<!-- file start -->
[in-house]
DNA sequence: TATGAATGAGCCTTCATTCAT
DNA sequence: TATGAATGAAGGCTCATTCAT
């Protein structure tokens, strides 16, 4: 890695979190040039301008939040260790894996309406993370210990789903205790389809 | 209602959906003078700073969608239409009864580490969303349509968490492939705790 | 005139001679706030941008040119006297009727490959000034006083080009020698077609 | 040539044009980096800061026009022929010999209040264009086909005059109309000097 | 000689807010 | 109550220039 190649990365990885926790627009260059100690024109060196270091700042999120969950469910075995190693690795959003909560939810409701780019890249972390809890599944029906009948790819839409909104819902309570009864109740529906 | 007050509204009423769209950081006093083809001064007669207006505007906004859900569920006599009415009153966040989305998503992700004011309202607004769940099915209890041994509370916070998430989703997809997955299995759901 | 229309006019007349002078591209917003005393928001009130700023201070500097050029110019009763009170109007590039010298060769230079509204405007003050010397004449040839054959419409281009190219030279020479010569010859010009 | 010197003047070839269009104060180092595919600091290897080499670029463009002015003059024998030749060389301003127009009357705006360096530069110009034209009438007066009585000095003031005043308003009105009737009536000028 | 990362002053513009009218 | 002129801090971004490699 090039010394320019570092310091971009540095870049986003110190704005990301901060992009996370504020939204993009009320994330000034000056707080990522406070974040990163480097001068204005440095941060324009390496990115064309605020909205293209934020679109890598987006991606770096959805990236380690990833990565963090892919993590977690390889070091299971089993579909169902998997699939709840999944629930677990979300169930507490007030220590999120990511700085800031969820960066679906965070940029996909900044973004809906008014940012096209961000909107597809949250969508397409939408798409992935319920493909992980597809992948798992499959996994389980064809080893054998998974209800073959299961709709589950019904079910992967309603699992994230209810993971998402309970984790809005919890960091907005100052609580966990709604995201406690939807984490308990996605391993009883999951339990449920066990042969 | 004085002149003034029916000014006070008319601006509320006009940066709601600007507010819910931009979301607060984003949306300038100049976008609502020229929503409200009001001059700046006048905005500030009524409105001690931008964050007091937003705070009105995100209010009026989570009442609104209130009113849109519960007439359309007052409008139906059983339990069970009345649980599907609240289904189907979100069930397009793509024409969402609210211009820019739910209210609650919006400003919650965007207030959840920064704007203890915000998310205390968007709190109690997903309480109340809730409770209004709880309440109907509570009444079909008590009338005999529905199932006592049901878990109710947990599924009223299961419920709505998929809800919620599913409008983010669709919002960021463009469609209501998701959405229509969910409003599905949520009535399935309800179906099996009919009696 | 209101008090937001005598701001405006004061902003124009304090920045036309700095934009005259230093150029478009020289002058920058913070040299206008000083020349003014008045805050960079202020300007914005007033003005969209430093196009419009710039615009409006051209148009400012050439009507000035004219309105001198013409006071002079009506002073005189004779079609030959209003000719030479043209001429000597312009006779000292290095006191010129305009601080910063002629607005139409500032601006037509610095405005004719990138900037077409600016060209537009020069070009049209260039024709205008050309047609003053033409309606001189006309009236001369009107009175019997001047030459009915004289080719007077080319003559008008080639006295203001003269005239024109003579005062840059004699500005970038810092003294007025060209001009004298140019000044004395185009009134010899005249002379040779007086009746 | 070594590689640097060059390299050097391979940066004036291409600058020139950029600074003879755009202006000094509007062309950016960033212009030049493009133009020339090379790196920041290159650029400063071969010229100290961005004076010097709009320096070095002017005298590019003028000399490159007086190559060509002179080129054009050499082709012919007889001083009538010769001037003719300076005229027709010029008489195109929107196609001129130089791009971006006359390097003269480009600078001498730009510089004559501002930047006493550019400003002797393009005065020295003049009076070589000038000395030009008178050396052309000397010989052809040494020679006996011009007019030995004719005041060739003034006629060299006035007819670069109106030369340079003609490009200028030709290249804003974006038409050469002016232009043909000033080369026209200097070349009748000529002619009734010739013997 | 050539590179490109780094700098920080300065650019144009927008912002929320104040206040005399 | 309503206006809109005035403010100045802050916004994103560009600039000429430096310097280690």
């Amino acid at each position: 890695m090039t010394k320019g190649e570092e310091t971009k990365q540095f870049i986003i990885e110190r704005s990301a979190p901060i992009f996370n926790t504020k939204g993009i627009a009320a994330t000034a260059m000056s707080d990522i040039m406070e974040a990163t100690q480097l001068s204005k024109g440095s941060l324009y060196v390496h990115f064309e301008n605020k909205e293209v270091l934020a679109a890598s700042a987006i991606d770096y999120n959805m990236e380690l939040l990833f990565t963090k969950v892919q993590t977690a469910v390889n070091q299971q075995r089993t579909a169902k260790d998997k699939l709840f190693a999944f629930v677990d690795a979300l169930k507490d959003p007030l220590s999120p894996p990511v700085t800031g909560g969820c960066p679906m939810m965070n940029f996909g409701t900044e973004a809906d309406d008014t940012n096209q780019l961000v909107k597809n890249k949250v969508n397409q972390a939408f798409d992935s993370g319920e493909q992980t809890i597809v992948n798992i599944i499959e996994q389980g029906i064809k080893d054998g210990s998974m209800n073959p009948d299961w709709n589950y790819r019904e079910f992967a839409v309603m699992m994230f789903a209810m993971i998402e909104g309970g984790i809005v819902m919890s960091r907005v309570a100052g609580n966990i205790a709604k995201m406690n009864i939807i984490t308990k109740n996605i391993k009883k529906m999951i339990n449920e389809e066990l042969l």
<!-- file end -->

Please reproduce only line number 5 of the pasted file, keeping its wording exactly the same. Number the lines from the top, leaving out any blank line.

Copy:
């Amino acid at each position: 890695m090039t010394k320019g190649e570092e310091t971009k990365q540095f870049i986003i990885e110190r704005s990301a979190p901060i992009f996370n926790t504020k939204g993009i627009a009320a994330t000034a260059m000056s707080d990522i040039m406070e974040a990163t100690q480097l001068s204005k024109g440095s941060l324009y060196v390496h990115f064309e301008n605020k909205e293209v270091l934020a679109a890598s700042a987006i991606d770096y999120n959805m990236e380690l939040l990833f990565t963090k969950v892919q993590t977690a469910v390889n070091q299971q075995r089993t579909a169902k260790d998997k699939l709840f190693a999944f629930v677990d690795a979300l169930k507490d959003p007030l220590s999120p894996p990511v700085t800031g909560g969820c960066p679906m939810m965070n940029f996909g409701t900044e973004a809906d309406d008014t940012n096209q780019l961000v909107k597809n890249k949250v969508n397409q972390a939408f798409d992935s993370g319920e493909q992980t809890i597809v992948n798992i599944i499959e996994q389980g029906i064809k080893d054998g210990s998974m209800n073959p009948d299961w709709n589950y790819r019904e079910f992967a839409v309603m699992m994230f789903a209810m993971i998402e909104g309970g984790i809005v819902m919890s960091r907005v309570a100052g609580n966990i205790a709604k995201m406690n009864i939807i984490t308990k109740n996605i391993k009883k529906m999951i339990n449920e389809e066990l042969l």